The Greens welcome the introduction of family law amendments aimed at putting children’s welfare first in family law matters.
After years of inaction, and unnecessary, damaging inquiries, steps to address the regressive Howard era changes to the family court system are long-overdue.
The women’s safety sector and legal advocates have long called for a child-safety focussed court and we look forward to these reforms moving closer to that goal. But these outcomes can only be achieved with adequate resources, and both the Federal Circuit and Family Court and the National Plan to End Violence Against Women and Children remain woefully underfunded.
As stated by Greens leader in the Senate and spokesperson on women Senator Larissa Waters
“Finally, after years of wasted time and damaging misinformation campaigns – including Pauline Hanson’s toxic family law inquiry – we may start to see real improvements to the family law system.
“Since the Howard government re-wrote Australia’s family laws in 2006, we have seen the presumption of shared care weaponised, instead of the best interests of kids coming first.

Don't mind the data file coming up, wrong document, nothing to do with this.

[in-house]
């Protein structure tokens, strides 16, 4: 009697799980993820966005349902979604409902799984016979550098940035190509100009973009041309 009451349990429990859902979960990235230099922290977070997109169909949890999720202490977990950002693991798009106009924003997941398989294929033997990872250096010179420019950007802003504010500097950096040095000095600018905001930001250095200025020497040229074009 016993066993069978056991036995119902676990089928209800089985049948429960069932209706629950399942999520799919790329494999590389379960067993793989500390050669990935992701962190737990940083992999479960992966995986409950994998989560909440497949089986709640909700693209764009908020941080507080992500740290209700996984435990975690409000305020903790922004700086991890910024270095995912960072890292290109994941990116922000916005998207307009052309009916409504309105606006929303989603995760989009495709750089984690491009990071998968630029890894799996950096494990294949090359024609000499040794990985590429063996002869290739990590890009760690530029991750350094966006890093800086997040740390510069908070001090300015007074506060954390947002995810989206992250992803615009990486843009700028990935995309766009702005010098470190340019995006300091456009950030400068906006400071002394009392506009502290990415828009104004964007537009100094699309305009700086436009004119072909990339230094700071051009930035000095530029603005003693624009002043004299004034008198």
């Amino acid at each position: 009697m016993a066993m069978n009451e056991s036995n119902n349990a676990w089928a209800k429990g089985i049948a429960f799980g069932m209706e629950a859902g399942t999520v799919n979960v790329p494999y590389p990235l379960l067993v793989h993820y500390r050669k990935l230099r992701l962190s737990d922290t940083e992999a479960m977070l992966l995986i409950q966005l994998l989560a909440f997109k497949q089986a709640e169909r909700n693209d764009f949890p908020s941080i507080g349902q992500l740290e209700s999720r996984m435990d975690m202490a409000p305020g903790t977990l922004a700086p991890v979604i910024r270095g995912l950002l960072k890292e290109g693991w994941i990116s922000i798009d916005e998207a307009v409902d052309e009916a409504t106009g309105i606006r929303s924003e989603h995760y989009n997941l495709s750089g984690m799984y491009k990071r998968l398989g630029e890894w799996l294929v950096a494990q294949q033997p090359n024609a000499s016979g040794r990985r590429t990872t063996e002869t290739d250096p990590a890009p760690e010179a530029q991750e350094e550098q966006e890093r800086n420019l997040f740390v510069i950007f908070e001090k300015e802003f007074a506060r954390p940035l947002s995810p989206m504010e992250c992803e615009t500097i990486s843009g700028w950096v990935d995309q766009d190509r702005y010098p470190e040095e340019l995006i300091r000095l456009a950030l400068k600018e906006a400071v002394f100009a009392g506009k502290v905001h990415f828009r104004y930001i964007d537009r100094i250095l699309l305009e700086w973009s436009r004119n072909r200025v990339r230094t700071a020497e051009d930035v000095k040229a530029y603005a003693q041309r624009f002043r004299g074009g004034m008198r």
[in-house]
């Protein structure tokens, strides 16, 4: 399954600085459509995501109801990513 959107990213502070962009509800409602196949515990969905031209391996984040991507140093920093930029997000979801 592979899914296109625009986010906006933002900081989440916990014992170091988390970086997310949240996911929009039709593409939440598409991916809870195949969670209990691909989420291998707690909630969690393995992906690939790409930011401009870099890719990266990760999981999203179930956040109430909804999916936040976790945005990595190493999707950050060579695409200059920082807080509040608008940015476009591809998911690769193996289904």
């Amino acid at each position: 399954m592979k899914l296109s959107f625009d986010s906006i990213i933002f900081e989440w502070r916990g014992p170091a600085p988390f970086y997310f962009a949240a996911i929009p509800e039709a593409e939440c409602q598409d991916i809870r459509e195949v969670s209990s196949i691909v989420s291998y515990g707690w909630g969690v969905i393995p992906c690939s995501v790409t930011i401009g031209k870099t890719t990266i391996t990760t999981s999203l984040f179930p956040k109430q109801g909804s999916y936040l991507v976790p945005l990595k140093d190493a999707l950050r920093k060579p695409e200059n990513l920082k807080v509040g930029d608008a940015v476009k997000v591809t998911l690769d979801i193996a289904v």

“Gendered violence is at the core of many cases in the family law system, and we know children frequently bear the brunt of violent relationships and protracted legal matters.
“We look forward to supporting amendments based on expert advice, instead of the political grandstanding that has traumatised victim-survivors, put children at risk, and provided a platform for hate and misinformation.
“The Greens will review the proposed amendments and work with stakeholders and the government to ensure a strong, fair, and safe family law system.
“While these reforms are welcome, without more funding to courts and frontline family and domestic violence services, delays, unequal representation and lack of support will continue to put women and children at risk.
“The only way to strengthen the outcomes and timeliness of family law matters is to ensure they are heard by experienced, specialist judges. Funding for judicial training, as well as wraparound support services including safe rooms, risk screening and triaging programs, and cultural liaison workers are essential to the success of any reform.
“If the Attorney General wants these reforms to work, his government needs to stump up the funding for them to do so.”